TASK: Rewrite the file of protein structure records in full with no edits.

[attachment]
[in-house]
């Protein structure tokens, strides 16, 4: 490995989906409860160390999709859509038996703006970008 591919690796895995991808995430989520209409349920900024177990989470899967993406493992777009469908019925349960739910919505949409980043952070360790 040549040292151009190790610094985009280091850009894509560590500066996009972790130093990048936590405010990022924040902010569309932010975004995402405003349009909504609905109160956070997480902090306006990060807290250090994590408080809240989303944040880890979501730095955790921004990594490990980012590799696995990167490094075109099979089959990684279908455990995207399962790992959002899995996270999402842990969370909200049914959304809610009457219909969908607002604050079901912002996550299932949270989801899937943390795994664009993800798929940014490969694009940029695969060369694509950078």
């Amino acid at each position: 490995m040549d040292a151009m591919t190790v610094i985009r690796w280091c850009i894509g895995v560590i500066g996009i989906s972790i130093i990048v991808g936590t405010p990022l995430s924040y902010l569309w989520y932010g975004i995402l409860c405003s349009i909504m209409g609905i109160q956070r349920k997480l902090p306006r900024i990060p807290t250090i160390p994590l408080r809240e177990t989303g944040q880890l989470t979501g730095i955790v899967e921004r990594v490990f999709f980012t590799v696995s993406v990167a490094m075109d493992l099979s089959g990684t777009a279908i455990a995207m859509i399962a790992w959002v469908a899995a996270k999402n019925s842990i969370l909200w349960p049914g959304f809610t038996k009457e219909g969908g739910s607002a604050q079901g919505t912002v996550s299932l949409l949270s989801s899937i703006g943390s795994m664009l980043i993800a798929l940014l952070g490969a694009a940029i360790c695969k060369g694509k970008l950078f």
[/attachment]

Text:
[in-house]
């Protein structure tokens, strides 16, 4: 490995989906409860160390999709859509038996703006970008 591919690796895995991808995430989520209409349920900024177990989470899967993406493992777009469908019925349960739910919505949409980043952070360790 040549040292151009190790610094985009280091850009894509560590500066996009972790130093990048936590405010990022924040902010569309932010975004995402405003349009909504609905109160956070997480902090306006990060807290250090994590408080809240989303944040880890979501730095955790921004990594490990980012590799696995990167490094075109099979089959990684279908455990995207399962790992959002899995996270999402842990969370909200049914959304809610009457219909969908607002604050079901912002996550299932949270989801899937943390795994664009993800798929940014490969694009940029695969060369694509950078």
């Amino acid at each position: 490995m040549d040292a151009m591919t190790v610094i985009r690796w280091c850009i894509g895995v560590i500066g996009i989906s972790i130093i990048v991808g936590t405010p990022l995430s924040y902010l569309w989520y932010g975004i995402l409860c405003s349009i909504m209409g609905i109160q956070r349920k997480l902090p306006r900024i990060p807290t250090i160390p994590l408080r809240e177990t989303g944040q880890l989470t979501g730095i955790v899967e921004r990594v490990f999709f980012t590799v696995s993406v990167a490094m075109d493992l099979s089959g990684t777009a279908i455990a995207m859509i399962a790992w959002v469908a899995a996270k999402n019925s842990i969370l909200w349960p049914g959304f809610t038996k009457e219909g969908g739910s607002a604050q079901g919505t912002v996550s299932l949409l949270s989801s899937i703006g943390s795994m664009l980043i993800a798929l940014l952070g490969a694009a940029i360790c695969k060369g694509k970008l950078f």